What is a rare disease?

Rare diseases are life-threatening or chronically debilitating diseases which, when grouped together, are more common than you may think.

This means that diagnosis of rare diseases is often difficult and delays may occur. They often leave patients and their families feeling isolated and vulnerable.

As a group, rare diseases are not uncommon and when taken together, they affect a great many people. Unfortunately 75 per cent of rare diseases affect children and very sadly 30 per cent of patients with rare diseases will die before their fifth birthday.

About 80 per cent of rare diseases are of a genetic basis and others include rare cancers, diseases of the immune system, birth defects and infectious diseases. The European Union’s definition of a rare disease is one that affects fewer than five in 10,000 people and some well-known rare conditions include cystic fibrosis and muscular dystrophy.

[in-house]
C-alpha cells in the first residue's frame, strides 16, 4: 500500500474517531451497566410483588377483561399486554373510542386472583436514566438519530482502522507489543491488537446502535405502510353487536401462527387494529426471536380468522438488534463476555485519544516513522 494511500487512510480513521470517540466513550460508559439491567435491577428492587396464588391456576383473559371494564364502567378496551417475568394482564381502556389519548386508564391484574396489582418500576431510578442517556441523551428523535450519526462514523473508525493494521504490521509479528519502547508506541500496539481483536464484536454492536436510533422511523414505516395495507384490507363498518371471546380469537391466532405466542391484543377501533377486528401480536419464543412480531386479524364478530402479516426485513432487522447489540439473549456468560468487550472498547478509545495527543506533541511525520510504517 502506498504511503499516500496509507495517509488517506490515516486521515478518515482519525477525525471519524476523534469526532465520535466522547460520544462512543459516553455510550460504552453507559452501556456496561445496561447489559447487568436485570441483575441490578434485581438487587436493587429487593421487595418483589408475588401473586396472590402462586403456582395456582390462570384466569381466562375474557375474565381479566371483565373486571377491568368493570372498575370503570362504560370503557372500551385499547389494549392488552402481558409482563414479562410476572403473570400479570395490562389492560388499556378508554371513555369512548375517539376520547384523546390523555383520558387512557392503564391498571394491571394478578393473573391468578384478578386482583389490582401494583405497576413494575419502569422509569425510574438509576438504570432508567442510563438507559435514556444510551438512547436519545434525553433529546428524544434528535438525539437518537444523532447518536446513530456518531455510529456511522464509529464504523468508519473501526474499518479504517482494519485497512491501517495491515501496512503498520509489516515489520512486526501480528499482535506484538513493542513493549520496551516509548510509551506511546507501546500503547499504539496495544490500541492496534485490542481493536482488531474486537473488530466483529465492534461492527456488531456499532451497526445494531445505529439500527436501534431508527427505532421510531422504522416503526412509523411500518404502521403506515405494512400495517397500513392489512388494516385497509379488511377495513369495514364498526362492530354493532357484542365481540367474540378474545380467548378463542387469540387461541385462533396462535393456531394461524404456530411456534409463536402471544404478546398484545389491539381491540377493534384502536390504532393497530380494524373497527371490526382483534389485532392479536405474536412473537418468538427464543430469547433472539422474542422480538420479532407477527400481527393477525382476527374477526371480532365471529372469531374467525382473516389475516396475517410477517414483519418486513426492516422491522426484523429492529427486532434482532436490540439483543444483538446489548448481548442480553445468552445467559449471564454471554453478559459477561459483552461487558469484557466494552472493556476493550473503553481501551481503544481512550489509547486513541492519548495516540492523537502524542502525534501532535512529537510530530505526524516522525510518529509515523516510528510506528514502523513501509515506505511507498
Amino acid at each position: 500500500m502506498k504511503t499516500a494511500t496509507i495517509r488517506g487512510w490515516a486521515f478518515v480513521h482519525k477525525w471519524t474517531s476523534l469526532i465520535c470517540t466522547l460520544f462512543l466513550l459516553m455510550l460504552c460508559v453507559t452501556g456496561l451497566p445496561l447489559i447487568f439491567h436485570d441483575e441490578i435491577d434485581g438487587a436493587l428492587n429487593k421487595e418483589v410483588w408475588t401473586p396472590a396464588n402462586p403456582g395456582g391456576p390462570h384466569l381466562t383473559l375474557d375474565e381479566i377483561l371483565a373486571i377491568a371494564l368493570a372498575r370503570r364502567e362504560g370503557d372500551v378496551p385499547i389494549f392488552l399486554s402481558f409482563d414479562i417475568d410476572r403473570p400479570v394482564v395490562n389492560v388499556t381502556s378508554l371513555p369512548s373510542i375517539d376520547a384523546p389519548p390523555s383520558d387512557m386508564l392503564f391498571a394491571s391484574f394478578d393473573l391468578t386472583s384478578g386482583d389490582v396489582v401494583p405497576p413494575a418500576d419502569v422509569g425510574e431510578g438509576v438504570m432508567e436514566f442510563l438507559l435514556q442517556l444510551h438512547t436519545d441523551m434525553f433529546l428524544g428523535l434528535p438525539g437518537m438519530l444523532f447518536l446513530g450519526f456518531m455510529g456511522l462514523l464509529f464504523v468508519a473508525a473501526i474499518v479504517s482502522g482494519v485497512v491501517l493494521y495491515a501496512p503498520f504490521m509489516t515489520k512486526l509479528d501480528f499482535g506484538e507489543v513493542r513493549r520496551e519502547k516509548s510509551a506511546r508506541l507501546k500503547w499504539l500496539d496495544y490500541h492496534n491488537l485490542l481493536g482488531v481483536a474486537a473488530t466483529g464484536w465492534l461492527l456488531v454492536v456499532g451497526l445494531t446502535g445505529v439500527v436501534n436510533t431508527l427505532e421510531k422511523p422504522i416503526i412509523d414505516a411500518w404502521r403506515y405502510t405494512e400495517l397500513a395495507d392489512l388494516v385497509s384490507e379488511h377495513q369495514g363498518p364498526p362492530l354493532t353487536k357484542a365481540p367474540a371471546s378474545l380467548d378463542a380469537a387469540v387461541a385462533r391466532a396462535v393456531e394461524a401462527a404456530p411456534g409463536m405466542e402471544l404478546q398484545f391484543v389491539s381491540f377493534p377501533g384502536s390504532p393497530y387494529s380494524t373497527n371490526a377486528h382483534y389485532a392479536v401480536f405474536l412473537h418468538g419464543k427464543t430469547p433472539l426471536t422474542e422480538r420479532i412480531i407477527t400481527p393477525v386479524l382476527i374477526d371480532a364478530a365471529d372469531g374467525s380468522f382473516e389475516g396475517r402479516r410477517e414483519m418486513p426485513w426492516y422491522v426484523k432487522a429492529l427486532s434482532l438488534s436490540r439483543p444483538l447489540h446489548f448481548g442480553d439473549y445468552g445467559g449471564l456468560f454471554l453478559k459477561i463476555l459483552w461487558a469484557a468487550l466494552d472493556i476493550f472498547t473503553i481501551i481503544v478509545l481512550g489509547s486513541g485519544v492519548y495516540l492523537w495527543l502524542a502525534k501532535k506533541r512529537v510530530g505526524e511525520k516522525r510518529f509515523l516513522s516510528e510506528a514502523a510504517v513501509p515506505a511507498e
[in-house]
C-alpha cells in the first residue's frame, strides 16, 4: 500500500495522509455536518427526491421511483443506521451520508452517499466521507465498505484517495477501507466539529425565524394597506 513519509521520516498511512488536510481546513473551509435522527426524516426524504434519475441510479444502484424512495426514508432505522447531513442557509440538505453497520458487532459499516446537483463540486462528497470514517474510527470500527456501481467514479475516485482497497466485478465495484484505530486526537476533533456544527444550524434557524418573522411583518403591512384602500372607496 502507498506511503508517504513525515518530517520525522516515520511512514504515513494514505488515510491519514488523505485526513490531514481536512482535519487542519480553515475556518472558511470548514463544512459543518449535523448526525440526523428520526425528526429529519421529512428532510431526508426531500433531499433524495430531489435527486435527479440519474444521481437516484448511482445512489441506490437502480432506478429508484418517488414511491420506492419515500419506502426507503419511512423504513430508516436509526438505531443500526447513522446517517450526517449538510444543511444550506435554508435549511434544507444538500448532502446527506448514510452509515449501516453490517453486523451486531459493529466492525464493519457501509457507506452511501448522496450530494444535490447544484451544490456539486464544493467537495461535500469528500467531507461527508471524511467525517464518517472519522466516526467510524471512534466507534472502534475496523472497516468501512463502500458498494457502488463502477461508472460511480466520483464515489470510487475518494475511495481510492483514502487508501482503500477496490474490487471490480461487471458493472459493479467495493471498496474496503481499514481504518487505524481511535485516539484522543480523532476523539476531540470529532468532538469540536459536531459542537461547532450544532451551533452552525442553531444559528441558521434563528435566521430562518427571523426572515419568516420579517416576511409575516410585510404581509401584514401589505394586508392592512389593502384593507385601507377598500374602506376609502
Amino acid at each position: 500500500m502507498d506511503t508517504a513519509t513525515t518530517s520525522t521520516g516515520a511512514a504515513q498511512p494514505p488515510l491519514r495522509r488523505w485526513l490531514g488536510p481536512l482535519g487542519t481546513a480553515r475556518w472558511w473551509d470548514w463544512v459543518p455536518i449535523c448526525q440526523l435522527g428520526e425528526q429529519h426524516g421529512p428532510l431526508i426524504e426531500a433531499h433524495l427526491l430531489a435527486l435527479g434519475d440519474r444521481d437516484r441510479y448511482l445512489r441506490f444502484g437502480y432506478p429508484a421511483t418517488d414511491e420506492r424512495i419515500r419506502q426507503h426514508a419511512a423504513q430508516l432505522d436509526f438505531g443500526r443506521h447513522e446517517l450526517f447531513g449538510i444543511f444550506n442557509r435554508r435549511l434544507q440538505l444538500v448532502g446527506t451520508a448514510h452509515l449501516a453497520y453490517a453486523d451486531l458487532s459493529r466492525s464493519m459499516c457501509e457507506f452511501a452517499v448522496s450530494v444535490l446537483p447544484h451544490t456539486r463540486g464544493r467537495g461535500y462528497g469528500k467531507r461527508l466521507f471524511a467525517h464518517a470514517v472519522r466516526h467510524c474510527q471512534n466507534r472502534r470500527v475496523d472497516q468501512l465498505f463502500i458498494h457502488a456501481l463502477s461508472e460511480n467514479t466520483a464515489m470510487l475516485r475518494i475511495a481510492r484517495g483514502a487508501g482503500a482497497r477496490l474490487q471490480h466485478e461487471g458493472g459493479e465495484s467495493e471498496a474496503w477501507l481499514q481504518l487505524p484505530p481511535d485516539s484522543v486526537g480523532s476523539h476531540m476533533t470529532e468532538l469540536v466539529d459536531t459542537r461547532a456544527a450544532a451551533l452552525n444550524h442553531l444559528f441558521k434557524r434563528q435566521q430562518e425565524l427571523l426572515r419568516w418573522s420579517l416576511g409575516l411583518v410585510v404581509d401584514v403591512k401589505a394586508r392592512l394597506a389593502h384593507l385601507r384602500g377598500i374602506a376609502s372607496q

Only a quarter of rare diseases have had their molecular basis defined and some diseases are so rare that an average GP will only see a case once in their lifetime. The situation is critical, and the answers lie in medical research. The new centre will give us an unrivalled opportunity to urgently help those affected.

Image: Mia was born with a rare abdominal wall defect.